The Potential Impacts of Substrate Erosion and Facies Heterogeneity of Blocky MTDs on Reservoir Volumes and Seal Quality: Insights From the Ventimiglia Flysch Formation (Eocene, NW Italy)
Mass Transport Deposits (MTDs) play an important role in deep-water hydrocarbon systems as they may represent vertical and lateral seals as well as erode significant portions of underlying reservoir units. Insights from outcrop into sub-seismic features of MTDs may thus facilitate better assessment of exploration targets associated with such deposits. Here we report on multiple MTDs from the Ventimiglia sub-basin of the Alpine foreland basin, NW Italy. This tectonically active, N-S elongate depocentre was predominantly filled by southerly-sourced turbidites of the Eocene Ventimiglia Flysch (VF), unconformably deposited onto hemipelagic marlstones of the Olivetta San Michele Fm (OSM). Correlation of multiple sections through the best exposed of the studied MTDs allowed recognition of: i) an inner/proximal region with high positive relief and deep (though localized) basal erosion consisting of a clast-supported OSM megabreccia (thickness in the range 30 to 75 m) capped by a OSM conglomerate of variable thickness, ii) a dual layer medial region (thickness in range of 5 to 30 m) lying on a distally-shallowing basal erosion and consisting of a bottom layer of intensely deformed turbidites and of an upper layer with an association of sparse OSM megaclasts and a mixed-composition conglomerate; iii) an outer/distal region where the conglomerate sits conformably onto the substrate with no discernible erosion and is enriched in turbidite clasts. Such a depositional architecture can be interpreted as being generated by an initial debris slide of OSM (possibly with a focused mass-flow axis) undergoing a significant compositional and rheological modification as a result of the entrainment of unconsolidated sediments eroded from the substrate. It is suggested that the development of pore water overpressure in the entrained turbidite material may have resulted in an increased flow mobility and capacity to transport megaclasts. Finally, the capping conglomerate is interpreted as the deposit of a trailing debris flow that was cogenetic to the initial slide and capable of outrunning the main deposit of the MTD with only minor compositional hybridization. This study provides constraints on shape and internal heterogeneity of the so-called ‘detached’ MTDs (sensu Moscardelli and Wood, 2008) which, though common in the subsurface, often cannot be well imaged seismically. The outcrop constraints enable better prediction of both preserved reservoir volumes and seal quality.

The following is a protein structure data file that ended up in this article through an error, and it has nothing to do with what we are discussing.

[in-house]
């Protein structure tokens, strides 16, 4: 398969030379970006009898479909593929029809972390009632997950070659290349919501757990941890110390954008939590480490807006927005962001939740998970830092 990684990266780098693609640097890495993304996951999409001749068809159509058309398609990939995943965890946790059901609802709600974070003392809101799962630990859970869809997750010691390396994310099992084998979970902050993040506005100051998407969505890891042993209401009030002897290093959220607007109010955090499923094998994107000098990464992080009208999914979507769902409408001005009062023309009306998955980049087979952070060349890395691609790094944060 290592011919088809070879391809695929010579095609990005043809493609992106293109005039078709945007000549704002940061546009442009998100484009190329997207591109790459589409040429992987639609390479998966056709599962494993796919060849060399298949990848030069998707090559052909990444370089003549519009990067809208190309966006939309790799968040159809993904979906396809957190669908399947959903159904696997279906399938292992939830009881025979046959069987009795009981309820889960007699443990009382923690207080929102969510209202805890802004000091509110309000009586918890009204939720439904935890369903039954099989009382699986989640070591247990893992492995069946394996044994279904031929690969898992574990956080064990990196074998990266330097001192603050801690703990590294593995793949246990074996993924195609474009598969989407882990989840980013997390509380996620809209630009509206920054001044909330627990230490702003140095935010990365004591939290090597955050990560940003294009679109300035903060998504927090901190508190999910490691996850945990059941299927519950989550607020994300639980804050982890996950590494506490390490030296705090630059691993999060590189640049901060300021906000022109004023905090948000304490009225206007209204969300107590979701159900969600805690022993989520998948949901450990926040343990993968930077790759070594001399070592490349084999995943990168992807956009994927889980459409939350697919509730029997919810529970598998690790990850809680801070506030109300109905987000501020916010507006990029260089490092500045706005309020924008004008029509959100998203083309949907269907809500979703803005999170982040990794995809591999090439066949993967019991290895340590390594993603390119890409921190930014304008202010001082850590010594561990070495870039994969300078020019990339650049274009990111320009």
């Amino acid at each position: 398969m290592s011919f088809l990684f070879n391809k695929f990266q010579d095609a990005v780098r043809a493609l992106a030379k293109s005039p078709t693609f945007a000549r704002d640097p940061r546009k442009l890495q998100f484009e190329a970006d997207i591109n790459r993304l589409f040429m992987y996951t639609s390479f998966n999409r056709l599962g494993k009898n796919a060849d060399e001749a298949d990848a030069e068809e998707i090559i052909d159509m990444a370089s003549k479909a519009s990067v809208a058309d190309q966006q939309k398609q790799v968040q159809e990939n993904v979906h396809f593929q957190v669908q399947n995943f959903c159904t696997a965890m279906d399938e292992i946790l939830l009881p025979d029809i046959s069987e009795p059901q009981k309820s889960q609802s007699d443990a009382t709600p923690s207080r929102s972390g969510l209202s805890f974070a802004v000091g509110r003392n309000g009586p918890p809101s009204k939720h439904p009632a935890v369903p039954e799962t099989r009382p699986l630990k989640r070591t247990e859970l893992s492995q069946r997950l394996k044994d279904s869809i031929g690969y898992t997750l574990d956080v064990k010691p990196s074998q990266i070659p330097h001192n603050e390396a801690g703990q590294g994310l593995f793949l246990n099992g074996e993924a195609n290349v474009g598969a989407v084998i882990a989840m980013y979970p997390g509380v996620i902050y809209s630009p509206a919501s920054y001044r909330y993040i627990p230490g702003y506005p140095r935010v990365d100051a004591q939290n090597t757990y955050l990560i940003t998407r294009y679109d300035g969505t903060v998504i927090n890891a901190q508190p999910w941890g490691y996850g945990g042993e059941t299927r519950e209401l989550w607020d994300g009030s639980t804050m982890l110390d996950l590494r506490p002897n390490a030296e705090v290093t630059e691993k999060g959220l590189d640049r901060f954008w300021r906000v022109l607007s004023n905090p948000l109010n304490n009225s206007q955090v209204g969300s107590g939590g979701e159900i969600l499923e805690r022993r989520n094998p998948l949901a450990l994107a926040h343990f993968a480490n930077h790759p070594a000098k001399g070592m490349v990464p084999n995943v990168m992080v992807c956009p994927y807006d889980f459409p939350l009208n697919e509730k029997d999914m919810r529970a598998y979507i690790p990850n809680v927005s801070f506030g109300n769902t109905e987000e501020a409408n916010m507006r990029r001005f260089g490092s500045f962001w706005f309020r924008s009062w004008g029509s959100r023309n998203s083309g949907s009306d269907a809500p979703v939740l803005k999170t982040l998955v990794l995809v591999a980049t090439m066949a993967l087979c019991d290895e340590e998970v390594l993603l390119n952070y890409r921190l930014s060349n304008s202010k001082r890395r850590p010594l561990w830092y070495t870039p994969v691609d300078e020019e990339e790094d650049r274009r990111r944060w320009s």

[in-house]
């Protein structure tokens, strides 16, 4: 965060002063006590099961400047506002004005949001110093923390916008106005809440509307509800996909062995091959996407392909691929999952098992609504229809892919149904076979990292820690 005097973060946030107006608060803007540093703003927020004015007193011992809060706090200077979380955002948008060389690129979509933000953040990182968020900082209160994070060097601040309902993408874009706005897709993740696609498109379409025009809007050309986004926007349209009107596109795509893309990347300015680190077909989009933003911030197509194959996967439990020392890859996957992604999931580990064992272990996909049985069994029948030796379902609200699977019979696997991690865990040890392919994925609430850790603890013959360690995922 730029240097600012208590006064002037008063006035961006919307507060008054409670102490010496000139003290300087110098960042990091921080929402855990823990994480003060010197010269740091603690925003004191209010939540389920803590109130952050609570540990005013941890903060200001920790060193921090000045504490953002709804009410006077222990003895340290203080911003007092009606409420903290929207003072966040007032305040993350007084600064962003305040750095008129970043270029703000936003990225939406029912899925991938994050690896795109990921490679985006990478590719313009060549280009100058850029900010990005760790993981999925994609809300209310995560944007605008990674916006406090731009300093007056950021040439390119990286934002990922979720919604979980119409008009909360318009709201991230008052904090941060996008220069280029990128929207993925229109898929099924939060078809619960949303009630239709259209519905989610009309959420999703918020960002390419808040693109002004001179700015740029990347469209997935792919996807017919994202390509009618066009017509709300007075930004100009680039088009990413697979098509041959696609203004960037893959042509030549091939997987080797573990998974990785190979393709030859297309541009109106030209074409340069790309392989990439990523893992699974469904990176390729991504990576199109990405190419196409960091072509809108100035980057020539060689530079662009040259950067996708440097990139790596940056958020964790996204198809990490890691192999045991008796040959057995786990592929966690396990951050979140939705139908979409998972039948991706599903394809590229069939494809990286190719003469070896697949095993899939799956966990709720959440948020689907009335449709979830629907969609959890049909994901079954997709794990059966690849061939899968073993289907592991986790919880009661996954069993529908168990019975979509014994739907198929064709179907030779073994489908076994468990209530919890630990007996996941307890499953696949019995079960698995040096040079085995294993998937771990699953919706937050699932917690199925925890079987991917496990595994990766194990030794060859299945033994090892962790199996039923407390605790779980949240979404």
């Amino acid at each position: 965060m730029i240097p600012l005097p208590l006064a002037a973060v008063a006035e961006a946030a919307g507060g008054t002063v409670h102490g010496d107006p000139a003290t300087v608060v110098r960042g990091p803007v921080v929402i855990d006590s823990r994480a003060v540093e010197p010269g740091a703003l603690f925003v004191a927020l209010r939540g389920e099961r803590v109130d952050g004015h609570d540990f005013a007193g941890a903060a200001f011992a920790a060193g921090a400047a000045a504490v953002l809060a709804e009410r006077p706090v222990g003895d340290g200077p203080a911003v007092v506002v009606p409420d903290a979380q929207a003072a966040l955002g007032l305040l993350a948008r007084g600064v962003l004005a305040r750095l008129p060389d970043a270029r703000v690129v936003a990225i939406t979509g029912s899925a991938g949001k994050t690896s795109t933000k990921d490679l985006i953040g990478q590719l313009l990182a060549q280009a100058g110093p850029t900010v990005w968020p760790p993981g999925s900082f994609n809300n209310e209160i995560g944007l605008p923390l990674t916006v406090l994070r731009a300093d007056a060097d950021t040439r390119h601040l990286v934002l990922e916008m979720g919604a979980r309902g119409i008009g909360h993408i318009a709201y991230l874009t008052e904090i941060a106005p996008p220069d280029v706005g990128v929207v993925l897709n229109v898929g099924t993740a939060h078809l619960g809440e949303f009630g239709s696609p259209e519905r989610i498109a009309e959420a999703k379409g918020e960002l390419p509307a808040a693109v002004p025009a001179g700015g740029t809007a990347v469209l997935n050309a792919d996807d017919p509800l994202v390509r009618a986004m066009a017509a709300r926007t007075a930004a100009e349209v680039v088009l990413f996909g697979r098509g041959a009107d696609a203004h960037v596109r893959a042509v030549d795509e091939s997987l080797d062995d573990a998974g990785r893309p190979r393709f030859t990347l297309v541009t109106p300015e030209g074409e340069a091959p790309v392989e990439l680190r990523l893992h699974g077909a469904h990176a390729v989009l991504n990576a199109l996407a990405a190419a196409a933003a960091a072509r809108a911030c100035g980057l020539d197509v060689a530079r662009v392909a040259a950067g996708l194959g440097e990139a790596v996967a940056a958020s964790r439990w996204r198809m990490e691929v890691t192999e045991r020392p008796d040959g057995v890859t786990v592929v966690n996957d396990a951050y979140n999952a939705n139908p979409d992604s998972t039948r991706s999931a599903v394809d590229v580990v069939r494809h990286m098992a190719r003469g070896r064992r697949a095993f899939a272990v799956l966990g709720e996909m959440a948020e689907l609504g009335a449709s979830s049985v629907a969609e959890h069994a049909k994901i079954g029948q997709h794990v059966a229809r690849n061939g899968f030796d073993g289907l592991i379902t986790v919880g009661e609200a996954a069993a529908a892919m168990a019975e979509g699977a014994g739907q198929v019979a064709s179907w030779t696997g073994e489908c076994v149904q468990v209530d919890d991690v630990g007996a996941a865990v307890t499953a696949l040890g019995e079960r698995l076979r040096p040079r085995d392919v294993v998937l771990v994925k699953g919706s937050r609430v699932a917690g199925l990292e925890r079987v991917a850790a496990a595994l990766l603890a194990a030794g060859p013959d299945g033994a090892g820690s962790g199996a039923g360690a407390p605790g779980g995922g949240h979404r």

AAPG Datapages/Search and Discovery Article #90291 ©2017 AAPG Annual Convention and Exhibition, Houston, Texas, April 2-5, 2017